Pension Funds Just Realized Minnesotans Are Healthy
Here is some good news: the Star Tribune ran a story about recent public pension hearings. The story headlined the “Minnesota” section last Sunday with “Longevity strains state pensions: Our 2nd highest U.S. life expectancy throws a wrench in retirement funds’ projections.” Except for my commentary, the paper has only covered the issue sporadically over the years so it has no in-house expertise.
As a result, the reporter covering the story, probably did not know enough to ask hard questions or connect any dots. So instead she just reported the latest excuse offered by the fund managers to legislators for why the funds are in tough shape. (For years the funds have blamed the stock market crash in 2008-2009 but that is wearing thin). This latest excuse is brilliant. It has the virtue of stroking our Minnesota ego while deflecting any blame from how the pensions are run. “Oh well, it is because we are just so darned healthy and live so long that the pensions are underfunded! You betcha.”
Minnesota’s fund managers did not just learn that our population lives longer than folks in other states—they have known that for years. (“Hey Ole, who knew that most teachers are women, and darned if they don’t live longer than men. Don’t tell Lena!) But the funds are under pressure to bring the longevity assumptions up to date, while updating other bad assumptions, such as an 8.0%-8.5% rate of return and discount rate. That means the funds just got a whole lot more expensive, which means another increase in contributions—or heaven forbid, a cut in the benefit.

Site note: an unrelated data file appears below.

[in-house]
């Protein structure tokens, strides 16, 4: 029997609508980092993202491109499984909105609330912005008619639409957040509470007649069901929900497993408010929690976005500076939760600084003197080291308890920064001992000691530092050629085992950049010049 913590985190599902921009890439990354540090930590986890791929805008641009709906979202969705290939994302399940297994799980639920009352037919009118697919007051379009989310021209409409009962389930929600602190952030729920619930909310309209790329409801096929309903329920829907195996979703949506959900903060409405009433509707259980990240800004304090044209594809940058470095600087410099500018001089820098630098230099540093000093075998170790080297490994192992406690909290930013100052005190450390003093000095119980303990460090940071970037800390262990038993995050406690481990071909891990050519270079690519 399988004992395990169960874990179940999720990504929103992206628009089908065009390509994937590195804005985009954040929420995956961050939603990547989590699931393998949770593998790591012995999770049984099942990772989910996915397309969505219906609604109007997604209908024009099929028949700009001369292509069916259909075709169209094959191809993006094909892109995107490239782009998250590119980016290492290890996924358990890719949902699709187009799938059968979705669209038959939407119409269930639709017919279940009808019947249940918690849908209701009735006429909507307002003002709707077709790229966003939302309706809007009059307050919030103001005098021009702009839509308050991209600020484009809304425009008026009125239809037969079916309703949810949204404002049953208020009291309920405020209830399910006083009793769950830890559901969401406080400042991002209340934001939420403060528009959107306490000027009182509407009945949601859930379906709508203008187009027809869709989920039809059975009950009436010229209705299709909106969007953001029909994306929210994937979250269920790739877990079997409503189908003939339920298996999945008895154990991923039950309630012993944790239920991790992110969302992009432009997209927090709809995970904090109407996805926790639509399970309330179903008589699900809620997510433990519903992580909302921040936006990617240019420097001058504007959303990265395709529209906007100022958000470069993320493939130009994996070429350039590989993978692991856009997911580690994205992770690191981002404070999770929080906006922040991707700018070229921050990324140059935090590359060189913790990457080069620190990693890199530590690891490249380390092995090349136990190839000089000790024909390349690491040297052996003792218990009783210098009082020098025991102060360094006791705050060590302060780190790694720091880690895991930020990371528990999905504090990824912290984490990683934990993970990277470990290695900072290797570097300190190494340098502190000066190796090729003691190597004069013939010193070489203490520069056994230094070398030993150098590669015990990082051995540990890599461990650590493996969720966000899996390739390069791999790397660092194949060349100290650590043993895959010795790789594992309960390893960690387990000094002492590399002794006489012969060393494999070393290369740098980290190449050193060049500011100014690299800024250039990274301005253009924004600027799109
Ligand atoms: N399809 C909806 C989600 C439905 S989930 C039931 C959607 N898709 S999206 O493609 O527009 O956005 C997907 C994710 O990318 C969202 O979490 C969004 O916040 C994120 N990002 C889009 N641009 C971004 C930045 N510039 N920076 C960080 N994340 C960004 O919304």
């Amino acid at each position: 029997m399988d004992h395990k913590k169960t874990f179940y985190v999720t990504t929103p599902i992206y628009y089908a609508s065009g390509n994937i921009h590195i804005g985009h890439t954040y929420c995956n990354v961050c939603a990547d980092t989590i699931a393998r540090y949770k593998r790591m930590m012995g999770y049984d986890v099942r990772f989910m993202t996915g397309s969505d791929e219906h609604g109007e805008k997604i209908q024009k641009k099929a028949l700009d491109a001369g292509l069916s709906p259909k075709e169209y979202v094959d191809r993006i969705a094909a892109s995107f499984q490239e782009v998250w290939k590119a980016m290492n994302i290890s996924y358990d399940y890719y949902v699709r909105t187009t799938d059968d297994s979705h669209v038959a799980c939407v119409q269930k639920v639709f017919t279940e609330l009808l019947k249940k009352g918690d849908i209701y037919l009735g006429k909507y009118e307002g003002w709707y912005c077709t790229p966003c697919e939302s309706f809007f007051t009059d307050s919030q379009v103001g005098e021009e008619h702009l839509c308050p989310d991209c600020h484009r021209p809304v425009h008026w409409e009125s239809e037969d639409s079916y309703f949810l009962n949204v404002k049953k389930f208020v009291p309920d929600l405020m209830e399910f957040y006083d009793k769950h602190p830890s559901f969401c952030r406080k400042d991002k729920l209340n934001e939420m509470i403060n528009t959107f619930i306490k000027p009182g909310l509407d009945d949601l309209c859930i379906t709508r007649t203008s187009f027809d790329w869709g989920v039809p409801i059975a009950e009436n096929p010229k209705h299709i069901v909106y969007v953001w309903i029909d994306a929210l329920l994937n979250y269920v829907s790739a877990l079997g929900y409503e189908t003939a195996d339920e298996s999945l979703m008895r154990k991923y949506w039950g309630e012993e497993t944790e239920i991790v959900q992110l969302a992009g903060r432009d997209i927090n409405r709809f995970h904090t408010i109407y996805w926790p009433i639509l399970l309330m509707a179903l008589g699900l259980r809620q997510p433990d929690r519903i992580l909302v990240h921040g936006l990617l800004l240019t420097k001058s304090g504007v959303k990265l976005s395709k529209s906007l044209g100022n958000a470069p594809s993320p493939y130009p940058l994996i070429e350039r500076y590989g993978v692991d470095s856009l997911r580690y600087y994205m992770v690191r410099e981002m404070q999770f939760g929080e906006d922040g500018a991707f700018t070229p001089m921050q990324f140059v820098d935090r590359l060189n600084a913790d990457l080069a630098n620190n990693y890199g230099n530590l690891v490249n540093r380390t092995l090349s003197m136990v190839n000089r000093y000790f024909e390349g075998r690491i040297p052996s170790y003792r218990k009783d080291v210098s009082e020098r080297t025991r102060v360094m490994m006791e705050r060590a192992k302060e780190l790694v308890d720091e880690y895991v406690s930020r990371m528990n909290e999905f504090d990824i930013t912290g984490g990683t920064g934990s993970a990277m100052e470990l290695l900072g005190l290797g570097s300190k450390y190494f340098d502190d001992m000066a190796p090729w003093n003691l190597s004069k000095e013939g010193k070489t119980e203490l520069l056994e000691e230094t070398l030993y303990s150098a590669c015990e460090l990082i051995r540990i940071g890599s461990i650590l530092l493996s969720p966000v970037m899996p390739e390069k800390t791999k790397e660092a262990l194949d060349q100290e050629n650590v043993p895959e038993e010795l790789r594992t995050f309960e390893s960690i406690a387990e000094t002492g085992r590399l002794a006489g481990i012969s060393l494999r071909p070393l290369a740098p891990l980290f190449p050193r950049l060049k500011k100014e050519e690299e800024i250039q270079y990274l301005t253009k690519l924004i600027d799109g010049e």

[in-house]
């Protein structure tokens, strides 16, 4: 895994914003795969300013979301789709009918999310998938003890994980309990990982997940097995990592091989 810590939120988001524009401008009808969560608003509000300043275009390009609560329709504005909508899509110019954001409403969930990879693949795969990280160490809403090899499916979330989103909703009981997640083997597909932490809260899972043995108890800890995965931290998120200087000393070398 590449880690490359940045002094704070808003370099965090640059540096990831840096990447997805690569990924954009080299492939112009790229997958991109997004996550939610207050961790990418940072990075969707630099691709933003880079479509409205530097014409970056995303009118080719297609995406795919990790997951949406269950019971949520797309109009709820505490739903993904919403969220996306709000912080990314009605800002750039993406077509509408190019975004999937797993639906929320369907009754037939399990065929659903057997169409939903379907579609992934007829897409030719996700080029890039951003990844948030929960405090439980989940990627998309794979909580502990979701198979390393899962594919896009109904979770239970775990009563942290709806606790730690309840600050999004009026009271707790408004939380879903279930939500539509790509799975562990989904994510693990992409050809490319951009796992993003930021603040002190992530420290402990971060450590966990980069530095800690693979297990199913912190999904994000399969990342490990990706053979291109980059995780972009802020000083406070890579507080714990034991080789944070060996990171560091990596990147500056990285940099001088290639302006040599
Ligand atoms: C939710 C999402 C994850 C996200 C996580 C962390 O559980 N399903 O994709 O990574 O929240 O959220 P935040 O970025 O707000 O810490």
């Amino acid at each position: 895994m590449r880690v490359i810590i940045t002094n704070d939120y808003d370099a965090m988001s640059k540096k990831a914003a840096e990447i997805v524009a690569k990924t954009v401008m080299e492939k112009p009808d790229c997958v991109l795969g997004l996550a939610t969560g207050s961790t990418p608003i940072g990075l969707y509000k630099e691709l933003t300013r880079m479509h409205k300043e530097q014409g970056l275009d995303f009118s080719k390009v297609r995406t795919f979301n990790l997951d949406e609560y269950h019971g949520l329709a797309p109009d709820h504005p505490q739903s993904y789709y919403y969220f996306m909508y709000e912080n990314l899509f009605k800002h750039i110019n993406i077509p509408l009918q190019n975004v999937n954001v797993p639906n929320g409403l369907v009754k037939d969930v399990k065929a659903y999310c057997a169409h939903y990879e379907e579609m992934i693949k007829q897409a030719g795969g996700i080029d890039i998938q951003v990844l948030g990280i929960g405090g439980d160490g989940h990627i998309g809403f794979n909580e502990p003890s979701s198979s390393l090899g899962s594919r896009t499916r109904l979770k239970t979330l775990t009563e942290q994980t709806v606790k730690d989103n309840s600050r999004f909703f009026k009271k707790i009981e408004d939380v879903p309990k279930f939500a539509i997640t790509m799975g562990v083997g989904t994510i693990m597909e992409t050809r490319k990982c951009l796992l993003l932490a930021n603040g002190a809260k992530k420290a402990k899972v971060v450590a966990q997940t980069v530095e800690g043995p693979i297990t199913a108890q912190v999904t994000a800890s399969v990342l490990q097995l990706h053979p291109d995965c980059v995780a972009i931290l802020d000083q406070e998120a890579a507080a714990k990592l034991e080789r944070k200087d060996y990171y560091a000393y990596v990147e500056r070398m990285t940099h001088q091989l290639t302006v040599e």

In 2016, most of those increased contributions are going to fall on the taxpayer, identified as the “employer” in the article. MSRS is the only fund asking for employees to pay more (.5%); the taxpayer will pony up an additional 1.5% to MSRS. That is a big hike. Most retirees will take a hit on their COLA, something private sector retirees simply do not enjoy because it is an unsustainable promise that only government would make! This is what the pension funds call “shared sacrifice.”
Here are a few quick facts not mentioned in the article:
- The unfunded liability last year was $17.6 billion, the year before that $17.3 billion. I am expecting this year’s total to be higher (it has not been published yet). If you calculate this figure using better assumptions, say a discount rate of 4.3%, it more than doubles to $31 billion.
- Yes, longevity assumptions are one of several really important assumptions; if it is too low, you will underestimate how much to contribute annually to cover the benefit. But Minnesota has been skipping the annual required contribution for more than a decade. In 2013, the system-wide deficiency was $$369 million, in 2014, it was $377 million. That is a sure way to create a multi-billion dollar deficit.
- The legislature has been using taxpayers to bail these funds out for years, quietly tucking cash into several funds. In 2014, the legislature authorized direct cash aid ($67 million) and “additional employer contributions” ($43 million) for a total of $110 million a year. This is real money that does not show up in the contribution rates.
The Strib also reported on the understandable howls coming from retired and soon to be retired Teamsters in the Central States Pension Fund. That “private” pension fund is in really bad shape. Why? Bottom line: the unions and employers were not honest with employees about how much money was needed to cover the benefits they promised. This has been made much worse by the fact that employers have gone bankrupt or just gone out of business, some because of pensions. What do the Teamsters want? A taxpayer bailout.
A tough but bi-partisan deal to save the fund was cut by now retired Democratic Rep. George Miller of California, and Minnesota’s soon-to be-retired Republican Rep. John Kline –note that both leaders did not plan to run again for Congress.
Public employees have to understand: if Minnesota does not put enough money aside each year to cover your benefit, you are going to end up just like the Teamsters. Because one of these days, Minnesota is going to run out of somebody else’s money.
Then public employees may wish they had one of those “risky” 401ks, where they own they own and control their retirement assets.